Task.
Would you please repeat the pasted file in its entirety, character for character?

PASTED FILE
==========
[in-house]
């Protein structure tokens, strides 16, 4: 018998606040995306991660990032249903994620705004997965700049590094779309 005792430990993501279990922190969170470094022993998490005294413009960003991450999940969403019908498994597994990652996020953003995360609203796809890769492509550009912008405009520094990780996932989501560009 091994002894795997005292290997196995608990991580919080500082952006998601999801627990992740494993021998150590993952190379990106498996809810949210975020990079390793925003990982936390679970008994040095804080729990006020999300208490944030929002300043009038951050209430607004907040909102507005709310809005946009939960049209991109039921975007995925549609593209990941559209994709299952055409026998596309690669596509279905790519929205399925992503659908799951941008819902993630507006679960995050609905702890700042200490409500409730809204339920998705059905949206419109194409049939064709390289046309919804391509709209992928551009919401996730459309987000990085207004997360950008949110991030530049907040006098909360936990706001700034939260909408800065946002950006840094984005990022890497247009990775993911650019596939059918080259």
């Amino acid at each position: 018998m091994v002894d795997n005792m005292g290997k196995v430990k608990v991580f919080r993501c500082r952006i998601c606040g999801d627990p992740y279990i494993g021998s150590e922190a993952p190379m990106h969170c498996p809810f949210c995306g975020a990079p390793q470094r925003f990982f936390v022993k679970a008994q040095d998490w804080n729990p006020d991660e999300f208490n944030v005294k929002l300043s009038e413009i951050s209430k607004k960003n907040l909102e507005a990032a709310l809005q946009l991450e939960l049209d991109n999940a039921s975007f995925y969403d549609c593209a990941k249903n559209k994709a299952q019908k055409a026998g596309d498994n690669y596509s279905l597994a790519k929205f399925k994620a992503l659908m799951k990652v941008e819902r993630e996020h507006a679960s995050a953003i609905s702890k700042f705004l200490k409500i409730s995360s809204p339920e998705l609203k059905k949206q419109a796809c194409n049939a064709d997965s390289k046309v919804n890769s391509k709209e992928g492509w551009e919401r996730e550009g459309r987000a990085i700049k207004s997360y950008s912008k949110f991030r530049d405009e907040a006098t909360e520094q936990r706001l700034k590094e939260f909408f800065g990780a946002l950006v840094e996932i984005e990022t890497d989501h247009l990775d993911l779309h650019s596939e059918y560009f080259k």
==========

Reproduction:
[in-house]
């Protein structure tokens, strides 16, 4: 018998606040995306991660990032249903994620705004997965700049590094779309 005792430990993501279990922190969170470094022993998490005294413009960003991450999940969403019908498994597994990652996020953003995360609203796809890769492509550009912008405009520094990780996932989501560009 091994002894795997005292290997196995608990991580919080500082952006998601999801627990992740494993021998150590993952190379990106498996809810949210975020990079390793925003990982936390679970008994040095804080729990006020999300208490944030929002300043009038951050209430607004907040909102507005709310809005946009939960049209991109039921975007995925549609593209990941559209994709299952055409026998596309690669596509279905790519929205399925992503659908799951941008819902993630507006679960995050609905702890700042200490409500409730809204339920998705059905949206419109194409049939064709390289046309919804391509709209992928551009919401996730459309987000990085207004997360950008949110991030530049907040006098909360936990706001700034939260909408800065946002950006840094984005990022890497247009990775993911650019596939059918080259």
């Amino acid at each position: 018998m091994v002894d795997n005792m005292g290997k196995v430990k608990v991580f919080r993501c500082r952006i998601c606040g999801d627990p992740y279990i494993g021998s150590e922190a993952p190379m990106h969170c498996p809810f949210c995306g975020a990079p390793q470094r925003f990982f936390v022993k679970a008994q040095d998490w804080n729990p006020d991660e999300f208490n944030v005294k929002l300043s009038e413009i951050s209430k607004k960003n907040l909102e507005a990032a709310l809005q946009l991450e939960l049209d991109n999940a039921s975007f995925y969403d549609c593209a990941k249903n559209k994709a299952q019908k055409a026998g596309d498994n690669y596509s279905l597994a790519k929205f399925k994620a992503l659908m799951k990652v941008e819902r993630e996020h507006a679960s995050a953003i609905s702890k700042f705004l200490k409500i409730s995360s809204p339920e998705l609203k059905k949206q419109a796809c194409n049939a064709d997965s390289k046309v919804n890769s391509k709209e992928g492509w551009e919401r996730e550009g459309r987000a990085i700049k207004s997360y950008s912008k949110f991030r530049d405009e907040a006098t909360e520094q936990r706001l700034k590094e939260f909408f800065g990780a946002l950006v840094e996932i984005e990022t890497d989501h247009l990775d993911l779309h650019s596939e059918y560009f080259k």